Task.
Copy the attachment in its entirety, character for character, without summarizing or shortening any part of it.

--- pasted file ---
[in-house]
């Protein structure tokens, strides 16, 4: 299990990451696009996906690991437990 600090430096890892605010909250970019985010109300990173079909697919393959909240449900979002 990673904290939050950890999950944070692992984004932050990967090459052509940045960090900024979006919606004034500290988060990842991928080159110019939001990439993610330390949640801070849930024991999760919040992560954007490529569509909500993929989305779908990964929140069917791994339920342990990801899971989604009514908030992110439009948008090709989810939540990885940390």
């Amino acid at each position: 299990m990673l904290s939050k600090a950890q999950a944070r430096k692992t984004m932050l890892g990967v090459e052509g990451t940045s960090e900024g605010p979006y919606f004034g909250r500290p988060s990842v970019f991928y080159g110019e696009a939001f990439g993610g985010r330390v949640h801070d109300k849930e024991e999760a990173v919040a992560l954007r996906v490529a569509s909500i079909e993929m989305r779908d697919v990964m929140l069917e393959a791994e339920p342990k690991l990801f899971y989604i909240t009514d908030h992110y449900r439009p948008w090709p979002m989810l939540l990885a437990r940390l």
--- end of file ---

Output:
[in-house]
């Protein structure tokens, strides 16, 4: 299990990451696009996906690991437990 600090430096890892605010909250970019985010109300990173079909697919393959909240449900979002 990673904290939050950890999950944070692992984004932050990967090459052509940045960090900024979006919606004034500290988060990842991928080159110019939001990439993610330390949640801070849930024991999760919040992560954007490529569509909500993929989305779908990964929140069917791994339920342990990801899971989604009514908030992110439009948008090709989810939540990885940390």
């Amino acid at each position: 299990m990673l904290s939050k600090a950890q999950a944070r430096k692992t984004m932050l890892g990967v090459e052509g990451t940045s960090e900024g605010p979006y919606f004034g909250r500290p988060s990842v970019f991928y080159g110019e696009a939001f990439g993610g985010r330390v949640h801070d109300k849930e024991e999760a990173v919040a992560l954007r996906v490529a569509s909500i079909e993929m989305r779908d697919v990964m929140l069917e393959a791994e339920p342990k690991l990801f899971y989604i909240t009514d908030h992110y449900r439009p948008w090709p979002m989810l939540l990885a437990r940390l």